Now that elegant product design has permeated different aspects of enterprise software, a term has been coined for this movement — the “Consumerization of Enterprise Software.” This has become a disruptive force in business as companies are choosing smaller and more nimble entities for their software and services needs. They are demanding modern systems that enhance usability and productivity while driving frequent improvements to the product, rather than old software that rarely gets better.

We ask ourselves these questions: When you go to work and use enterprise apps, why can’t they work like Amazon, Facebook, or Apple’s iOS? Why can’t business apps be aesthetically pleasing and easy-to-use?

Great UI Also Fast Tracks Training and Makes Support Easier

The answer is they can. The reason many others don’t work this way is because, most of the time, those systems are old, designed only by engineers, and focus on functionality at the expense of the user experience.

Speaking of social media like Facebook, we built a social communication aspect into CareCloud solutions as well. When you’re dealing with complex medical organizations, working as a team is essential. Your team should all be collaborating and communicating together more easily through the software.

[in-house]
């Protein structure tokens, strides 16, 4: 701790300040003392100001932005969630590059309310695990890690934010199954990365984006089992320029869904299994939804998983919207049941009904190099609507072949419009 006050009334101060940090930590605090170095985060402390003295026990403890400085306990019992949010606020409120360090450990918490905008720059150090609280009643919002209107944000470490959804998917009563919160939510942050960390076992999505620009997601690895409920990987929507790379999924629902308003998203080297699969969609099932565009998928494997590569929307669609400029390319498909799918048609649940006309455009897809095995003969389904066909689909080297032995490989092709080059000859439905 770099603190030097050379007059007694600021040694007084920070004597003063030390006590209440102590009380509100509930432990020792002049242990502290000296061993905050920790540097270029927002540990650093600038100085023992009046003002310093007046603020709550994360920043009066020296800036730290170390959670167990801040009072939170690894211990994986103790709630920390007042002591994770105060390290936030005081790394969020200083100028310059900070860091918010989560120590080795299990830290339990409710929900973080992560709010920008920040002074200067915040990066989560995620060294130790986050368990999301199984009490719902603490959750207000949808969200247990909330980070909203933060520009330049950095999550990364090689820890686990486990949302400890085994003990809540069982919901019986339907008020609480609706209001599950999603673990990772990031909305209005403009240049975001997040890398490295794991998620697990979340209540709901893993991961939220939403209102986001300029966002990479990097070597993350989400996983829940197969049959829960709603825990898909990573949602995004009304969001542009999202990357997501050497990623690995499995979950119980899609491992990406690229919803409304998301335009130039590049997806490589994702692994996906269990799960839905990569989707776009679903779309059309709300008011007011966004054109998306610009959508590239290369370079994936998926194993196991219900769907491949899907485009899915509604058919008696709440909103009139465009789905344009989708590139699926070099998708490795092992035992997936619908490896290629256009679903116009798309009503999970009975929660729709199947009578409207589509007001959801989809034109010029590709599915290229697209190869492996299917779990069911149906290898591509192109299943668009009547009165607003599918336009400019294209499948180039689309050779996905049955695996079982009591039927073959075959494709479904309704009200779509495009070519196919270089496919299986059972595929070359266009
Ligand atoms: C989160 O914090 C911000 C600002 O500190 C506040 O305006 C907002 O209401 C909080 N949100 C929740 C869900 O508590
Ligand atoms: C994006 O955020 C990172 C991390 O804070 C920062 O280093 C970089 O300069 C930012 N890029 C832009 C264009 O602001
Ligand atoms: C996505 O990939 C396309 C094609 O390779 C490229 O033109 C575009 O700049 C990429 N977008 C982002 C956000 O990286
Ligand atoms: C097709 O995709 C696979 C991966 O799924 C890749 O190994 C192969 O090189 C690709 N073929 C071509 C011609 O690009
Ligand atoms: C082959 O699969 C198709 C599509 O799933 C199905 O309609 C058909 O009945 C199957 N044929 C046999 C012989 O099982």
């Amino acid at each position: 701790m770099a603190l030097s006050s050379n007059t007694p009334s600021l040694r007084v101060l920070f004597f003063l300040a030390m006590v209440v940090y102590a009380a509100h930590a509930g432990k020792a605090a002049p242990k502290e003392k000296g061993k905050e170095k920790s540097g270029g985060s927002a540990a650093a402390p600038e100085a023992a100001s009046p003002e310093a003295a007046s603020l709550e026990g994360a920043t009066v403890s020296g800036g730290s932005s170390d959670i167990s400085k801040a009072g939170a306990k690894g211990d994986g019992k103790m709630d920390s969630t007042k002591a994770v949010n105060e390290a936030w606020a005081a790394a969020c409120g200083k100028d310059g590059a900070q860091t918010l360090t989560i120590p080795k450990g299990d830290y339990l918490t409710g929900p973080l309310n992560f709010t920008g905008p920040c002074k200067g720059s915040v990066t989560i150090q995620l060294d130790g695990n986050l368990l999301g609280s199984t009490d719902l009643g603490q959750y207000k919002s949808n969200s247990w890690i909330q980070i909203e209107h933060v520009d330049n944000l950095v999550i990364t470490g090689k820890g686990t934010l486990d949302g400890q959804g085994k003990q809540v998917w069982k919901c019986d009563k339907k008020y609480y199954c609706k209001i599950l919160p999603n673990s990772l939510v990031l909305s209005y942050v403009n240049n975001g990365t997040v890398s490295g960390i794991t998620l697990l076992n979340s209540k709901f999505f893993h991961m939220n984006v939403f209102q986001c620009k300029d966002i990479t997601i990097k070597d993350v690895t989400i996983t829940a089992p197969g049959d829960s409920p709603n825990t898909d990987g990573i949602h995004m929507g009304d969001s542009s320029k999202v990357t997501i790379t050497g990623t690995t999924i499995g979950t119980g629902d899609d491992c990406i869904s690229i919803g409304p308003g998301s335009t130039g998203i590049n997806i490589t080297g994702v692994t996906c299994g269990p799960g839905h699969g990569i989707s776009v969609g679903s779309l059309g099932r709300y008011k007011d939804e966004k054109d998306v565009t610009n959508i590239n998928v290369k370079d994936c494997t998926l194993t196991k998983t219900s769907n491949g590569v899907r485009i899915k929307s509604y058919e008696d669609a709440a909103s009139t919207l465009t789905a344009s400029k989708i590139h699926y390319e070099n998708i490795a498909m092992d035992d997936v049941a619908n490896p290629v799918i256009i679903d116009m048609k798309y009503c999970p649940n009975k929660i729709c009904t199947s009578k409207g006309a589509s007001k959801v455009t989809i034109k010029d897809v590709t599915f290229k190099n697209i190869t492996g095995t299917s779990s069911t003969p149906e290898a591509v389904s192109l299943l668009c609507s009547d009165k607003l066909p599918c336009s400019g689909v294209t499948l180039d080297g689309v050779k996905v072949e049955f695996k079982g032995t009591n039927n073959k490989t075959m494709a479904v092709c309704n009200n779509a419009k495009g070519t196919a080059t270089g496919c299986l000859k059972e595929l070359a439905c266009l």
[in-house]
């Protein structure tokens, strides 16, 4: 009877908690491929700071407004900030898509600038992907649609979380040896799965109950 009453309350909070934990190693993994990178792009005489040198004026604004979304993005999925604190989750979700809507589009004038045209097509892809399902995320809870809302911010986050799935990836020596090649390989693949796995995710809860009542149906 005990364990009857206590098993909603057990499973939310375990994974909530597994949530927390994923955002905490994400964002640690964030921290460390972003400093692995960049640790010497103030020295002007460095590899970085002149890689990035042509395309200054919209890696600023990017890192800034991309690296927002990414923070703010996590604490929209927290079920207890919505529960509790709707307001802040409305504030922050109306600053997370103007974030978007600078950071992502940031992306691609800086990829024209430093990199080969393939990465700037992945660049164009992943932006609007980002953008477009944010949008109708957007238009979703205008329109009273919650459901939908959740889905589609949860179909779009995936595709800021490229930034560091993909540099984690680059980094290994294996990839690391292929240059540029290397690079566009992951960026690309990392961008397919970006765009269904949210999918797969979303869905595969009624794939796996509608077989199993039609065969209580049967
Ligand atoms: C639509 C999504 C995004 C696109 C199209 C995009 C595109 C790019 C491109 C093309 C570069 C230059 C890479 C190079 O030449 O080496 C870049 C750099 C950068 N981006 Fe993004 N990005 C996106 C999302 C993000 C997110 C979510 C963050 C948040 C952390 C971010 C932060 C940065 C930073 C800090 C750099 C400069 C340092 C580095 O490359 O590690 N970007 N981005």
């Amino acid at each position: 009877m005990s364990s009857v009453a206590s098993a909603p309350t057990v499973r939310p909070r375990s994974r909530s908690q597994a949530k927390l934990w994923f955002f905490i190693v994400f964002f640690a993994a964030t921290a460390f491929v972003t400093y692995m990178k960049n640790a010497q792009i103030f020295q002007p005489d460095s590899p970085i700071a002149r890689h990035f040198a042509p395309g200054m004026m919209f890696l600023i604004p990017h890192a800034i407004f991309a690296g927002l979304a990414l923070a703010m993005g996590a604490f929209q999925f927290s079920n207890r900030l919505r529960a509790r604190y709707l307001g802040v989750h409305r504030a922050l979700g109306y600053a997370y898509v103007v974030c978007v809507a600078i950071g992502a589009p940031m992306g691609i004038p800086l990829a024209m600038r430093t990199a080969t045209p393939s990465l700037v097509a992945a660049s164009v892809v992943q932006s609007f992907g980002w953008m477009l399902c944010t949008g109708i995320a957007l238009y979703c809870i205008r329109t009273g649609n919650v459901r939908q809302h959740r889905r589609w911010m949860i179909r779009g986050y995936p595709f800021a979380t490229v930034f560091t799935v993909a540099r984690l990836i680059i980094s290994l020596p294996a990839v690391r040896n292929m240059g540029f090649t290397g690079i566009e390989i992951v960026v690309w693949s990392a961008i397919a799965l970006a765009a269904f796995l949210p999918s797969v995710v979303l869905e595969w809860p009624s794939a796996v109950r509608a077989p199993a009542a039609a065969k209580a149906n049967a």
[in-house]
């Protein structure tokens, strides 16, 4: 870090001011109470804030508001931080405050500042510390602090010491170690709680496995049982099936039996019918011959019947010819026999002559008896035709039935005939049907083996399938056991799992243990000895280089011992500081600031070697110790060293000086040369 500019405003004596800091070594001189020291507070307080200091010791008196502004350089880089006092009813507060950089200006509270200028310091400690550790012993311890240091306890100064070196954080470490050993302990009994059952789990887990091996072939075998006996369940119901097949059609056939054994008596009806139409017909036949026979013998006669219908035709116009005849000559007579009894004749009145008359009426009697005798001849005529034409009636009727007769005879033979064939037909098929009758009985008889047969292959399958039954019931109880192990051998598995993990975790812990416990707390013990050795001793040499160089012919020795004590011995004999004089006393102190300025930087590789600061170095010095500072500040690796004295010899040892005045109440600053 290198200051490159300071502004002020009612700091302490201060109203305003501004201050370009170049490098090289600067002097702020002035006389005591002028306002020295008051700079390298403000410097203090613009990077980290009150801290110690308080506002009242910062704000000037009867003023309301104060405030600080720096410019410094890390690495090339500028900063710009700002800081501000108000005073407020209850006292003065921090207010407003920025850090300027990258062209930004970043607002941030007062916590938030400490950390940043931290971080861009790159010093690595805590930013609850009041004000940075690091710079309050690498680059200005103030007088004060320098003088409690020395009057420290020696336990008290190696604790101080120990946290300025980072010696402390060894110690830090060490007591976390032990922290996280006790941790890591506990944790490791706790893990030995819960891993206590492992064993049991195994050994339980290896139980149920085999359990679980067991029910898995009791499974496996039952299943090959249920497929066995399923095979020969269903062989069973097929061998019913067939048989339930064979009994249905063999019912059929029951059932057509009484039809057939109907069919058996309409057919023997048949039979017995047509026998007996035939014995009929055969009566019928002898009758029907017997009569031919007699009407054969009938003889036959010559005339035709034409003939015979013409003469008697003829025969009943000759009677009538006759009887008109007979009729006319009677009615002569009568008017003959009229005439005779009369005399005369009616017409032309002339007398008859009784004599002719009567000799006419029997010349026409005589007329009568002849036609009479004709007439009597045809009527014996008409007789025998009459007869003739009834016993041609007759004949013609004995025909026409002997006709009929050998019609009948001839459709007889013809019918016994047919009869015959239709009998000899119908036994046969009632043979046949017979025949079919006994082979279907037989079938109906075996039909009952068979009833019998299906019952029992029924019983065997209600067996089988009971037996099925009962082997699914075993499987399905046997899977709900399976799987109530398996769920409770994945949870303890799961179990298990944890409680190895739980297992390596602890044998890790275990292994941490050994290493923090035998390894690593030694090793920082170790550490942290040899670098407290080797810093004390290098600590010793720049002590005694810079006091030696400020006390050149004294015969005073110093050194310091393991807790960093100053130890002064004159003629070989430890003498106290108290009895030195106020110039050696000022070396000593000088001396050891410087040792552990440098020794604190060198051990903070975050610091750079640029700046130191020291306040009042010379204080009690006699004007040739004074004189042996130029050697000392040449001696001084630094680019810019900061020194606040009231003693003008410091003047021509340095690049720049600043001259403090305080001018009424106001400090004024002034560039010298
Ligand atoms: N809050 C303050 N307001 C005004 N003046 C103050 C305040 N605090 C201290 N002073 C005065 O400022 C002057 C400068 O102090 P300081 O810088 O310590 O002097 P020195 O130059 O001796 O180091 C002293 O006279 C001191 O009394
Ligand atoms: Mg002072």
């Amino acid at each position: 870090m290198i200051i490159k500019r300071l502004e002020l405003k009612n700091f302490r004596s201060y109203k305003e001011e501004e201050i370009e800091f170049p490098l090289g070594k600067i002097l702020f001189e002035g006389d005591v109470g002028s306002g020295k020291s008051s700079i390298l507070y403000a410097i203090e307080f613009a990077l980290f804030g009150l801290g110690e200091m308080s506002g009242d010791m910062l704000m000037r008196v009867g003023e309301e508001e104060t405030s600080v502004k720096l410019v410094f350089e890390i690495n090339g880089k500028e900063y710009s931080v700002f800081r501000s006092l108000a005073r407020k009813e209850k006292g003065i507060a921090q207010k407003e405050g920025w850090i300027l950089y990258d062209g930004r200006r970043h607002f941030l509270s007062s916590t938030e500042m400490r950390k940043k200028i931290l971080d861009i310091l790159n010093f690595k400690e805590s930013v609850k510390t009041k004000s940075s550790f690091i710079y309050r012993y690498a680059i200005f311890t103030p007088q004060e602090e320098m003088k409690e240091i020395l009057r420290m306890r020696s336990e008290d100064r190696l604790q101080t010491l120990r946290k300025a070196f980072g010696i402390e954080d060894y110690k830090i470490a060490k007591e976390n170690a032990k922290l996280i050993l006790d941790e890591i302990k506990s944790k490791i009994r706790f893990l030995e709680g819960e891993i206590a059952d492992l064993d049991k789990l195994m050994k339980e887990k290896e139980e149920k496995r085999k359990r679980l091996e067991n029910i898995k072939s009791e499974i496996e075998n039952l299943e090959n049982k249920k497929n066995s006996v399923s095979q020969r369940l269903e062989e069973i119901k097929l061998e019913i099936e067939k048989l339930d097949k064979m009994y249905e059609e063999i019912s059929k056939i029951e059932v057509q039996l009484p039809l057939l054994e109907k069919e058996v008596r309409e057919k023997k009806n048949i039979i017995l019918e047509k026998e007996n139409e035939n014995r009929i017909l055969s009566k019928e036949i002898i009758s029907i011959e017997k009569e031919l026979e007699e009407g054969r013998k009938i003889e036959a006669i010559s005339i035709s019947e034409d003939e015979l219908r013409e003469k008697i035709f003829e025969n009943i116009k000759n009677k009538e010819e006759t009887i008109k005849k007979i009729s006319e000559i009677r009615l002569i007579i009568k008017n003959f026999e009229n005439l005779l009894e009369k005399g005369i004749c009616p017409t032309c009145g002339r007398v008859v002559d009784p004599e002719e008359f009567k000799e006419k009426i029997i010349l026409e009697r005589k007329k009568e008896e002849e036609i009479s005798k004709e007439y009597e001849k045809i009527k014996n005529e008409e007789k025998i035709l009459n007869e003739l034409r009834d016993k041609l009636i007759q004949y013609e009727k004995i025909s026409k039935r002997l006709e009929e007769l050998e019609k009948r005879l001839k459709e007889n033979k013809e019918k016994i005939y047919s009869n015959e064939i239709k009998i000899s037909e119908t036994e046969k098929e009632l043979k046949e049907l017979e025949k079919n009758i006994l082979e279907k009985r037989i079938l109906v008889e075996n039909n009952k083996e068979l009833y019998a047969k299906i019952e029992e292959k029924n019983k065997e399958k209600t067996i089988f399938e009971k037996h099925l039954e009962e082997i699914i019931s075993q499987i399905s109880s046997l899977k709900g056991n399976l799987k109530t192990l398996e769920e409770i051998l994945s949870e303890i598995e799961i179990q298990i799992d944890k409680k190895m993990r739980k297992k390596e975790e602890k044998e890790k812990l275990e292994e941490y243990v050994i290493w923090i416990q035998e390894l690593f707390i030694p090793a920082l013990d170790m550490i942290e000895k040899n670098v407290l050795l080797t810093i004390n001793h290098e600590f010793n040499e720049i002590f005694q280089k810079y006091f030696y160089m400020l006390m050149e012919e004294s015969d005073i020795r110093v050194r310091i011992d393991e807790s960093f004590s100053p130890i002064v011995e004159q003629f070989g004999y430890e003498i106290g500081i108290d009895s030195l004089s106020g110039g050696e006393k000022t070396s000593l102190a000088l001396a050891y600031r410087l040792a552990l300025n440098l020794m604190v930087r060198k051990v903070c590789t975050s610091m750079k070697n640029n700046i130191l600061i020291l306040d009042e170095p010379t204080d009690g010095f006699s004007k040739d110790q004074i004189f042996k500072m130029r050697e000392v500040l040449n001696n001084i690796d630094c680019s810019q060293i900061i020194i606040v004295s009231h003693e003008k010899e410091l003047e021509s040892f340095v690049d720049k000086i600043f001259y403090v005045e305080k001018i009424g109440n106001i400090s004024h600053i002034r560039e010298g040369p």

One must ask themselves: why wouldn’t a software company shift the cost of support and implementation to hiring designers and user experience experts? The answer to this is unfortunate,and does not align with customer success. It’s because they make money from large professional services engagements related to implementation and because they charge for ongoing support and maintenance.

How easy or difficult it would be to train your staff and any new employees on the software is a great metric for UX. They should be able to make sense of the system quickly, without the need for hours of downtime or a lot of user manuals.

Software that is less expensive to support and easier to implement becomes less expensive. In other words, it’s good business for a software company.

Originally published at on December 15, 2015.



Albert Santalo

Founder and CEO @ 8base | Serial Entrepreneur (CareCloud and Avisena) | Technologist | Cyclist and proud BFC Participant